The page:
Practice this yoga-like move by doing a pushup flat from the floor or sand, then hopping your feet forward to where your stomach just was. Do not stand up where your feet already are. The jump forward from the pushup stance to near the center of the surfboard is a must. Practice this a lot on a floor to get the trick.
Goofy-footed stance while riding in.
2. Goofy-Footed or Regular-Footed?
Never try to deny which footed type you are, or you'll never get a chance to surf. Figure out if you are goofy-footed or regular-footed by running in socks on a hardwood floor toward a wall, then try to slide and stop. Which foot do you put forward? Goofy-footed is right foot forward. Regular-footed is left foot forward.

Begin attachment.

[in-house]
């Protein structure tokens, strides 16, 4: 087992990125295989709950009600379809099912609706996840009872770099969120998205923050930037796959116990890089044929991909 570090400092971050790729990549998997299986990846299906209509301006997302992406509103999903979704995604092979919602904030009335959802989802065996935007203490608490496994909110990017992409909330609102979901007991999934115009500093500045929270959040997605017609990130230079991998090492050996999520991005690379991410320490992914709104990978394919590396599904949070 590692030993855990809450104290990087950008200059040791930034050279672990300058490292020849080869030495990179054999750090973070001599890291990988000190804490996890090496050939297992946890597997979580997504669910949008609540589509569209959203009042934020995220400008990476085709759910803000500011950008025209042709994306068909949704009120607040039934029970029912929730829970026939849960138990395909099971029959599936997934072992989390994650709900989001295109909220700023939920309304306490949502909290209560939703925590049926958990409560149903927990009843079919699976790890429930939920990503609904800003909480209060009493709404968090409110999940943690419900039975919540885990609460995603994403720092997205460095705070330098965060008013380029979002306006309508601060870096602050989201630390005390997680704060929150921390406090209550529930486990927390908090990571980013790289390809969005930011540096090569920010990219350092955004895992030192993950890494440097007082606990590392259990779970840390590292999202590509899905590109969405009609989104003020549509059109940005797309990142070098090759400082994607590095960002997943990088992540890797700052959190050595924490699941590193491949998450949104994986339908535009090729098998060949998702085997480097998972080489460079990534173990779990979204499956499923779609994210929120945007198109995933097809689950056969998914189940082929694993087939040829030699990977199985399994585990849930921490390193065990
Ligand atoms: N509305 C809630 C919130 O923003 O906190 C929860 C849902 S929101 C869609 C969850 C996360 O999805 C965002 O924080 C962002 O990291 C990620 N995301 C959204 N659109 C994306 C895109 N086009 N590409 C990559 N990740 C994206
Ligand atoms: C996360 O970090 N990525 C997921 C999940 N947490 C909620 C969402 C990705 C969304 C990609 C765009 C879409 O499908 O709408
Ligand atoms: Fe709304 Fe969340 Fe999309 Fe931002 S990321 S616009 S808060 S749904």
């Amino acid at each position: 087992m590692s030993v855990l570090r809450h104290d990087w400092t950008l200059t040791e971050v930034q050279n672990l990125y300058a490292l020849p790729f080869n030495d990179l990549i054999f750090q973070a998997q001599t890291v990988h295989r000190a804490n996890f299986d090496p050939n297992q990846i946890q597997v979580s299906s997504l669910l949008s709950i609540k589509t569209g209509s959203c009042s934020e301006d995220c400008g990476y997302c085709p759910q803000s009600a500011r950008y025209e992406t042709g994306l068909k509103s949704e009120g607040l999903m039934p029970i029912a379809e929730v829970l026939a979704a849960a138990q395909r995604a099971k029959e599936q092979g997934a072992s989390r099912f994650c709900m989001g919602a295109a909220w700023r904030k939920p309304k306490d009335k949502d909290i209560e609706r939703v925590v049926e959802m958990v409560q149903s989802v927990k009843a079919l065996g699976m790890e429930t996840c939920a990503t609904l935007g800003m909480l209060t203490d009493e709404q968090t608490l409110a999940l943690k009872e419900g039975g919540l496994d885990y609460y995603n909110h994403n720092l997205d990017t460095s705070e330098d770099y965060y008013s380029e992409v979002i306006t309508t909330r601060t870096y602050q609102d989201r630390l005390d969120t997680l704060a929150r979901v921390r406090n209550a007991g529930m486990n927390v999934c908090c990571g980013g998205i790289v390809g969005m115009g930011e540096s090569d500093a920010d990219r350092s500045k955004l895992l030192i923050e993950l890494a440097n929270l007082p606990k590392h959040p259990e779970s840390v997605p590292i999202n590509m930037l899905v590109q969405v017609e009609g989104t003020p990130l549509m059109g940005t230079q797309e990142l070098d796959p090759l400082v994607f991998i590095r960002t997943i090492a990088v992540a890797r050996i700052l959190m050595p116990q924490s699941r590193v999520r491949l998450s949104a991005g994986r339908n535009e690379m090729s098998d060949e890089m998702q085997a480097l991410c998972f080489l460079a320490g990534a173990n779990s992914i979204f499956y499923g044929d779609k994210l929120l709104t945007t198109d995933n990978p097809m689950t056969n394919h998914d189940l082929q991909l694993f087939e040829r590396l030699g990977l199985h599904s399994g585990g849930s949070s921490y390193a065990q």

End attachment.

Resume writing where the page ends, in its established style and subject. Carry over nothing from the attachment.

Sit in the place that makes the board parallel to the water, not with either end "submarining." This gives you maximum glide. Beginners sit too far back, usually, and are totally exhausted by unnecessary over-paddling.
In turtling to duck under a crashing wave, you grab both edges of your board, then flip yourself and the board upside-down.
4. Paddling into the Break
Look for a "channel” where waves aren't breaking, a calm area where you can pass between waves. But if a wave does come while you're paddling out, get through it by “turtling,” which sounds hard but is very easy. Take a big breath, grab your board rails, and flip your board (and yourself) completely upside-down to zip under the wave. Try it out and then repeatedly use this fun, easy skill.
5. Choose Your Wave